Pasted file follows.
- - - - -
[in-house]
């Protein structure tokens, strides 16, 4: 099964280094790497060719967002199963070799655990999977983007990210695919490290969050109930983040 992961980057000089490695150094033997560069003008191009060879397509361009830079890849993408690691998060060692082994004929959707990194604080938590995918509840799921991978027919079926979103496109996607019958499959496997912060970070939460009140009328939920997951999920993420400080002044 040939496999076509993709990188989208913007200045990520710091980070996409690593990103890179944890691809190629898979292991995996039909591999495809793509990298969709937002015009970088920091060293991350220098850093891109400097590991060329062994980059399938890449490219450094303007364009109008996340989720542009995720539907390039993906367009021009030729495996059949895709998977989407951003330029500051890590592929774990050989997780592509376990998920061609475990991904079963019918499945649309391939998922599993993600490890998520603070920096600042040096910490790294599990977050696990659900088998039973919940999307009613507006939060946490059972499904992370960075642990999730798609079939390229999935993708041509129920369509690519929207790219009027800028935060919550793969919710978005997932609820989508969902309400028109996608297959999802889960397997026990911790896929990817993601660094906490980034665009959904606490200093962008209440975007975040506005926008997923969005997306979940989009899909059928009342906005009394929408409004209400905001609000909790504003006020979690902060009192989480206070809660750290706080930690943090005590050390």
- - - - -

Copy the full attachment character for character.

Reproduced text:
[in-house]
């Protein structure tokens, strides 16, 4: 099964280094790497060719967002199963070799655990999977983007990210695919490290969050109930983040 992961980057000089490695150094033997560069003008191009060879397509361009830079890849993408690691998060060692082994004929959707990194604080938590995918509840799921991978027919079926979103496109996607019958499959496997912060970070939460009140009328939920997951999920993420400080002044 040939496999076509993709990188989208913007200045990520710091980070996409690593990103890179944890691809190629898979292991995996039909591999495809793509990298969709937002015009970088920091060293991350220098850093891109400097590991060329062994980059399938890449490219450094303007364009109008996340989720542009995720539907390039993906367009021009030729495996059949895709998977989407951003330029500051890590592929774990050989997780592509376990998920061609475990991904079963019918499945649309391939998922599993993600490890998520603070920096600042040096910490790294599990977050696990659900088998039973919940999307009613507006939060946490059972499904992370960075642990999730798609079939390229999935993708041509129920369509690519929207790219009027800028935060919550793969919710978005997932609820989508969902309400028109996608297959999802889960397997026990911790896929990817993601660094906490980034665009959904606490200093962008209440975007975040506005926008997923969005997306979940989009899909059928009342906005009394929408409004209400905001609000909790504003006020979690902060009192989480206070809660750290706080930690943090005590050390």